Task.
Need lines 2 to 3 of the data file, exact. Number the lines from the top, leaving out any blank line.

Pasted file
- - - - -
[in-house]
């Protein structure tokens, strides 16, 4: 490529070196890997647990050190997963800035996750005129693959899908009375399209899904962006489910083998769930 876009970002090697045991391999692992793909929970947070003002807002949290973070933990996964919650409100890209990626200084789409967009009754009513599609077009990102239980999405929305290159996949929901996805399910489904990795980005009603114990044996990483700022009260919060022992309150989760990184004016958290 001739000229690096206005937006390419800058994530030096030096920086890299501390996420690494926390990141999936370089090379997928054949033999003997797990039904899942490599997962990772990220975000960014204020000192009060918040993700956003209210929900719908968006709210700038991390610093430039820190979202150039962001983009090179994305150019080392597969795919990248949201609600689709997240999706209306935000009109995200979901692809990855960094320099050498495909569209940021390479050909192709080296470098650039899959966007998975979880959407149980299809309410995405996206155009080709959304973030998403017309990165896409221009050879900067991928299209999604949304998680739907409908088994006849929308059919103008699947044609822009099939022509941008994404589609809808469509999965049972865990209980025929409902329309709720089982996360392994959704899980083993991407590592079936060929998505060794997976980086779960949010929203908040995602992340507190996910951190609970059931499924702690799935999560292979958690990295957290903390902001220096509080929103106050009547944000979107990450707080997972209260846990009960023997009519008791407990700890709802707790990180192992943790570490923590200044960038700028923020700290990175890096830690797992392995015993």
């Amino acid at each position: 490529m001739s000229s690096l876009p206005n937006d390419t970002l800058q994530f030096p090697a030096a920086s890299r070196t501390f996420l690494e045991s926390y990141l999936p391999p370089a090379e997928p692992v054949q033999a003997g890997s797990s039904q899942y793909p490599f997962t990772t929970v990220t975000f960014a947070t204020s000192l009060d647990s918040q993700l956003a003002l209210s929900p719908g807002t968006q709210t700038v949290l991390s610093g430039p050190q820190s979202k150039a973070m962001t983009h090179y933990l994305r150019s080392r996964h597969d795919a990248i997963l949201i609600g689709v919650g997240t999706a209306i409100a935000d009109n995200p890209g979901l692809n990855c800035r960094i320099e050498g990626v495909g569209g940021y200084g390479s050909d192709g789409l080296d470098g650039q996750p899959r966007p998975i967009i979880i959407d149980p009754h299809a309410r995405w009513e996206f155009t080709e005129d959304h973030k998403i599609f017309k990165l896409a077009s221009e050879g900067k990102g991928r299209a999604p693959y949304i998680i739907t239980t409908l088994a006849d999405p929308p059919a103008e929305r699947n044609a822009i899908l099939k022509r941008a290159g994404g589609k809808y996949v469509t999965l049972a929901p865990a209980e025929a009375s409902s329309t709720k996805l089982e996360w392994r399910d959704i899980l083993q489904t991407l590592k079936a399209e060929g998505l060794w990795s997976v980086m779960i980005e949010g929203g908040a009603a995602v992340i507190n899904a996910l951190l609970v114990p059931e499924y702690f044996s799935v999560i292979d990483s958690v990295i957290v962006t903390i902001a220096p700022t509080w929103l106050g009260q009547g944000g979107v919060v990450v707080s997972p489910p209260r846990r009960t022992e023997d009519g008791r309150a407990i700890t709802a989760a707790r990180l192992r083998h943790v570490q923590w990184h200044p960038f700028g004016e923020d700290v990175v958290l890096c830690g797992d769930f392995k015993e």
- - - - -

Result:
């Protein structure tokens, strides 16, 4: 490529070196890997647990050190997963800035996750005129693959899908009375399209899904962006489910083998769930 876009970002090697045991391999692992793909929970947070003002807002949290973070933990996964919650409100890209990626200084789409967009009754009513599609077009990102239980999405929305290159996949929901996805399910489904990795980005009603114990044996990483700022009260919060022992309150989760990184004016958290 001739000229690096206005937006390419800058994530030096030096920086890299501390996420690494926390990141999936370089090379997928054949033999003997797990039904899942490599997962990772990220975000960014204020000192009060918040993700956003209210929900719908968006709210700038991390610093430039820190979202150039962001983009090179994305150019080392597969795919990248949201609600689709997240999706209306935000009109995200979901692809990855960094320099050498495909569209940021390479050909192709080296470098650039899959966007998975979880959407149980299809309410995405996206155009080709959304973030998403017309990165896409221009050879900067991928299209999604949304998680739907409908088994006849929308059919103008699947044609822009099939022509941008994404589609809808469509999965049972865990209980025929409902329309709720089982996360392994959704899980083993991407590592079936060929998505060794997976980086779960949010929203908040995602992340507190996910951190609970059931499924702690799935999560292979958690990295957290903390902001220096509080929103106050009547944000979107990450707080997972209260846990009960023997009519008791407990700890709802707790990180192992943790570490923590200044960038700028923020700290990175890096830690797992392995015993």
């Amino acid at each position: 490529m001739s000229s690096l876009p206005n937006d390419t970002l800058q994530f030096p090697a030096a920086s890299r070196t501390f996420l690494e045991s926390y990141l999936p391999p370089a090379e997928p692992v054949q033999a003997g890997s797990s039904q899942y793909p490599f997962t990772t929970v990220t975000f960014a947070t204020s000192l009060d647990s918040q993700l956003a003002l209210s929900p719908g807002t968006q709210t700038v949290l991390s610093g430039p050190q820190s979202k150039a973070m962001t983009h090179y933990l994305r150019s080392r996964h597969d795919a990248i997963l949201i609600g689709v919650g997240t999706a209306i409100a935000d009109n995200p890209g979901l692809n990855c800035r960094i320099e050498g990626v495909g569209g940021y200084g390479s050909d192709g789409l080296d470098g650039q996750p899959r966007p998975i967009i979880i959407d149980p009754h299809a309410r995405w009513e996206f155009t080709e005129d959304h973030k998403i599609f017309k990165l896409a077009s221009e050879g900067k990102g991928r299209a999604p693959y949304i998680i739907t239980t409908l088994a006849d999405p929308p059919a103008e929305r699947n044609a822009i899908l099939k022509r941008a290159g994404g589609k809808y996949v469509t999965l049972a929901p865990a209980e025929a009375s409902s329309t709720k996805l089982e996360w392994r399910d959704i899980l083993q489904t991407l590592k079936a399209e060929g998505l060794w990795s997976v980086m779960i980005e949010g929203g908040a009603a995602v992340i507190n899904a996910l951190l609970v114990p059931e499924y702690f044996s799935v999560i292979d990483s958690v990295i957290v962006t903390i902001a220096p700022t509080w929103l106050g009260q009547g944000g979107v919060v990450v707080s997972p489910p209260r846990r009960t022992e023997d009519g008791r309150a407990i700890t709802a989760a707790r990180l192992r083998h943790v570490q923590w990184h200044p960038f700028g004016e923020d700290v990175v958290l890096c830690g797992d769930f392995k015993e």